- The very assumption that all those in a particular group, are bound to have similar needs is a big disadvantage. It is not necessary that this will be the case. No two humans think alike or have the exact same needs. Thus, geodemographic segmentation leaves very little scope to cater to individual differences. In fact, they are totally ignored. This, it is not necessary that the segregation is bound to yield good results for the company. Everyone has a different lifestyle, daily situations to face and problems to solve. Thus, these are overlooked in case a company engages in geodemographic segmentation.
- Various tastes cannot be met through geodemographic segmentation. This is so because what may appeal to one person, may be terrible in the eyes of someone else. At times, even if a product fits the needs of everyone, it fails to meet the tastes of people. This is where a matter of choice steps in. While the first disadvantage pertains to a compulsion, this is one where the masses have the freedom to pick. Thus, there may be times when competing brands and companies come up with something more appealing to the senses. A big factor regarding this could the pricing of a product. At the end of the day, the pocket pinch matters the most to the common man.
- At times, the information collected may be skewed. This means that it may be faulty or the population in one are may consist of too many people of the same age or profession or other likewise element. For example, in a locality of factories, the main population will be labourers and the working class while students will be the main population in a region dominated by universities. Thus, the skewed population can yield skewed data. In such cases, there is an overall misinterpretation of the area. Other factors that lead to such errors may also be a migration of population and sex ratio between the males and females. Problematic geodemographic segmentation can, in turn, lead to reduced accuracy of operations and adoption of incorrect and ineffective marketing methods. This defeats the entire purpose of the task and proves to be a total waste.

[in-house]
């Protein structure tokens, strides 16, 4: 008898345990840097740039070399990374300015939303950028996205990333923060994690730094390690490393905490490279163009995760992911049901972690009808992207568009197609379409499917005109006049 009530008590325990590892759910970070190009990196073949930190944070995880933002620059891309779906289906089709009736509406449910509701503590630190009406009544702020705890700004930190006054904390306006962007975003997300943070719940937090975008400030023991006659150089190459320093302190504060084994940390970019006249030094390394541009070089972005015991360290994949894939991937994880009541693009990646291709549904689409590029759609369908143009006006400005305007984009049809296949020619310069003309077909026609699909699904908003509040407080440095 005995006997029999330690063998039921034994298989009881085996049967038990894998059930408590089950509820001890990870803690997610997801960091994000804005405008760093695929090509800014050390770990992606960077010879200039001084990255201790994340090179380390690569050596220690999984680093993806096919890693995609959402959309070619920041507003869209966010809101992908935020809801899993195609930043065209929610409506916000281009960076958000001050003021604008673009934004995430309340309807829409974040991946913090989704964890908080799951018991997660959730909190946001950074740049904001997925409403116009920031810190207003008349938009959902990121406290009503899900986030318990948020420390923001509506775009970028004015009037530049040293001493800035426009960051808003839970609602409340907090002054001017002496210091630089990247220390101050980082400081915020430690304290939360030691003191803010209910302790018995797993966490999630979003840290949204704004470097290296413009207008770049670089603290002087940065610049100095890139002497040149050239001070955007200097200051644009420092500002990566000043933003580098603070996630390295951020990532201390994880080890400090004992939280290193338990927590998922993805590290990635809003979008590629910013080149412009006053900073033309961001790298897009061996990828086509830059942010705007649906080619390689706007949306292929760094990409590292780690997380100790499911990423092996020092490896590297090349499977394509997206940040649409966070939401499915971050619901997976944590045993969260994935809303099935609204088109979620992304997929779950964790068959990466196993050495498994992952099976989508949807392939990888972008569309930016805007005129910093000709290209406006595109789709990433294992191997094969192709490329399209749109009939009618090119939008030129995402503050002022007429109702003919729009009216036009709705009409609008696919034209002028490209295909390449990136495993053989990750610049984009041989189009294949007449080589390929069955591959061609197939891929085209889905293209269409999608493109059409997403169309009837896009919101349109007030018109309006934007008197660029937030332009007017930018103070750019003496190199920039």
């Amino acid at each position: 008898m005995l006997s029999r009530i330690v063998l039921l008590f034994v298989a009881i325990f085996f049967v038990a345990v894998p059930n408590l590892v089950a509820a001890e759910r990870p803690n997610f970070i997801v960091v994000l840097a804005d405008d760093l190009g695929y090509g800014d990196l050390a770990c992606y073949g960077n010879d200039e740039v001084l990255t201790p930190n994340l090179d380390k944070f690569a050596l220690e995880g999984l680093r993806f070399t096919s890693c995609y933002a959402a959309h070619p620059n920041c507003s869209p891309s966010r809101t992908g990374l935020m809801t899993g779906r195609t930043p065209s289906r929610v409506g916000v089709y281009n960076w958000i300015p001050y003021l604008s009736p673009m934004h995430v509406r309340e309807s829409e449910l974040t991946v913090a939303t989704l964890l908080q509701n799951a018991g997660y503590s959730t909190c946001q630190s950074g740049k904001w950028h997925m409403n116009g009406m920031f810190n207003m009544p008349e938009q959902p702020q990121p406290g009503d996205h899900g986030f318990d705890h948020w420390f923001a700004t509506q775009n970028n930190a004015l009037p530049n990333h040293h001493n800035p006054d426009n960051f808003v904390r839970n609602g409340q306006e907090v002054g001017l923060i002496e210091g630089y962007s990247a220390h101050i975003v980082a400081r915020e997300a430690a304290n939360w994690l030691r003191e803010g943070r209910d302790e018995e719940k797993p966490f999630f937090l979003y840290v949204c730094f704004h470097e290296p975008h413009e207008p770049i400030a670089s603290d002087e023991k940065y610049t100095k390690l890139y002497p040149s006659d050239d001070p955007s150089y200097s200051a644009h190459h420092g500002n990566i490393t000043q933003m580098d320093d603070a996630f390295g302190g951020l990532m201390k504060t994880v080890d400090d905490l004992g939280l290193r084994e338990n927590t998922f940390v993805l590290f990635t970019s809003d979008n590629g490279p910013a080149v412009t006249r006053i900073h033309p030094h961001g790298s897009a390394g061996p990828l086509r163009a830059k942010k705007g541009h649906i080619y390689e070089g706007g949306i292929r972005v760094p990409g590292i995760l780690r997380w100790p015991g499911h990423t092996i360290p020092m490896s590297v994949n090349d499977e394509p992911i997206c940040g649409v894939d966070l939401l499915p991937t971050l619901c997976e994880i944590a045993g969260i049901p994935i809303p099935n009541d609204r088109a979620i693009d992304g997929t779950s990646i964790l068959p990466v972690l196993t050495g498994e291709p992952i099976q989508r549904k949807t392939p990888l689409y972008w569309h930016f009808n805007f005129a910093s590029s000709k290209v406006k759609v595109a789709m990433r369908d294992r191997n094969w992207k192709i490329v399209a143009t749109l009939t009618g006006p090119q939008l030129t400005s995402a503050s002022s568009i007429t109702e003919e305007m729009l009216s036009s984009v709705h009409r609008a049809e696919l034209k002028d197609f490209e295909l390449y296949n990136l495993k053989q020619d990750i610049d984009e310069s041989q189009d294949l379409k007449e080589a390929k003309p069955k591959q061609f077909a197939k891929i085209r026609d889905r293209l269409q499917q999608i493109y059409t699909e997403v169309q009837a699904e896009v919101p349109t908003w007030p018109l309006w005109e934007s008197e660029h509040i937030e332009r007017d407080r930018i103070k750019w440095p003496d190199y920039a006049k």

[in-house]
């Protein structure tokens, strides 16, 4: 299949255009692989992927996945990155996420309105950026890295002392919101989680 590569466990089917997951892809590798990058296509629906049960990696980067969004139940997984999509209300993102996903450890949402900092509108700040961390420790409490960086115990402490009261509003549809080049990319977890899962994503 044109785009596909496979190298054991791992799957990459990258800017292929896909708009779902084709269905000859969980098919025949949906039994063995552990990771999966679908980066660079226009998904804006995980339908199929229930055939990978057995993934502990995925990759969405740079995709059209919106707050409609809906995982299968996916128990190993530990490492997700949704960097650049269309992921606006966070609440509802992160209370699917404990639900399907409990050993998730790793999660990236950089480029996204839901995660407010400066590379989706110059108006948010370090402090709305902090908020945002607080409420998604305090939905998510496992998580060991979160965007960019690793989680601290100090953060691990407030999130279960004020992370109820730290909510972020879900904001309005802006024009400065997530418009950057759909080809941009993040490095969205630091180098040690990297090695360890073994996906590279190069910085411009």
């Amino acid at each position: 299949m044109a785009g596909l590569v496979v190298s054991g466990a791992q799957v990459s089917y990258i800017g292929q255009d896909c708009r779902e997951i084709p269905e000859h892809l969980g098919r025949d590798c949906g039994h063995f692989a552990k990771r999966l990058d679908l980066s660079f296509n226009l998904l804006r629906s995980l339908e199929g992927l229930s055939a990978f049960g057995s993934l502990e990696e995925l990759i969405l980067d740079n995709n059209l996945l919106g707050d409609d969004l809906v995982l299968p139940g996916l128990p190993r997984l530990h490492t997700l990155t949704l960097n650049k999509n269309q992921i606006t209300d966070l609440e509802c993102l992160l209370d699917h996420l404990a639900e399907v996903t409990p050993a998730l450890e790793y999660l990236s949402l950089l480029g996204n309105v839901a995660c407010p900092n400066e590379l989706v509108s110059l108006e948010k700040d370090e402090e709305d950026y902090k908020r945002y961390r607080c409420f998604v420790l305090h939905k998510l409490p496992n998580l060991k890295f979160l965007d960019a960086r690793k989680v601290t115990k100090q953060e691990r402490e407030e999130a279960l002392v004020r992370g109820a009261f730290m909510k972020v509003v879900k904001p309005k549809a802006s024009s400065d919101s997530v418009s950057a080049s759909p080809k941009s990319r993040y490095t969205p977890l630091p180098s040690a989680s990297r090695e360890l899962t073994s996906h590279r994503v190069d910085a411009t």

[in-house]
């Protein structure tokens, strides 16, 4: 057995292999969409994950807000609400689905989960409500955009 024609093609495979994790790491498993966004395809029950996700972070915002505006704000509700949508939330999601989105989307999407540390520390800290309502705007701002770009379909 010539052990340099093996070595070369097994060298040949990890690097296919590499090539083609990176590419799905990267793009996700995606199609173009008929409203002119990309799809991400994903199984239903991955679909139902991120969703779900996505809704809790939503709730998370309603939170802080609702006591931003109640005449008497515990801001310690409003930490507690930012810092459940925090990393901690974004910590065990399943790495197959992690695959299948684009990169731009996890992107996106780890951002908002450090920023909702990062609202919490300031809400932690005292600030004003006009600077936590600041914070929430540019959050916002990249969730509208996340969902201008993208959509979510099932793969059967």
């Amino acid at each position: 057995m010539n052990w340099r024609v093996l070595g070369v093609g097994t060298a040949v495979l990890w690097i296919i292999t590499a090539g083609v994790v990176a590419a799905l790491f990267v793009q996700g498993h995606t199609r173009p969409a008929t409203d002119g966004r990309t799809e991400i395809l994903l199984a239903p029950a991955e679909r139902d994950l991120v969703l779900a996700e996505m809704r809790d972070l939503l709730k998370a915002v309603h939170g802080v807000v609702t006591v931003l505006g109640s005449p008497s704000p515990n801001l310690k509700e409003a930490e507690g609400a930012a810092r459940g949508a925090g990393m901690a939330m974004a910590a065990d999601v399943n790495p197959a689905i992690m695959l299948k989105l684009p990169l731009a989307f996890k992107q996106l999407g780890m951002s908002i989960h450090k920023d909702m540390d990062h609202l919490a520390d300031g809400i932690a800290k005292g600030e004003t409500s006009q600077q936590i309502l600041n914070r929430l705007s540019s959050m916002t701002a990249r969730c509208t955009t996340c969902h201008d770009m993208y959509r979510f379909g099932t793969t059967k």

Geodemographic segmentation is significant and needs to be done strategically and wisely. Though it has both pros and cons, it can prove to be of great help to maximise the sales and profits incurred by the company(Y. Kimura, R. Saito 2011).
Examples of Geodemographic segmentation
- The most common type of geodemographic segmentation is called PRIZM. PRIZM stands for Potential Rating Index for Zip Markets and was developed by Claritas. It divides the US population into 66 segments, each segment representing a different lifestyle and consumer group. This system helps marketers better understand the needs, wants and behaviors of different consumer groups and how to target them effectively.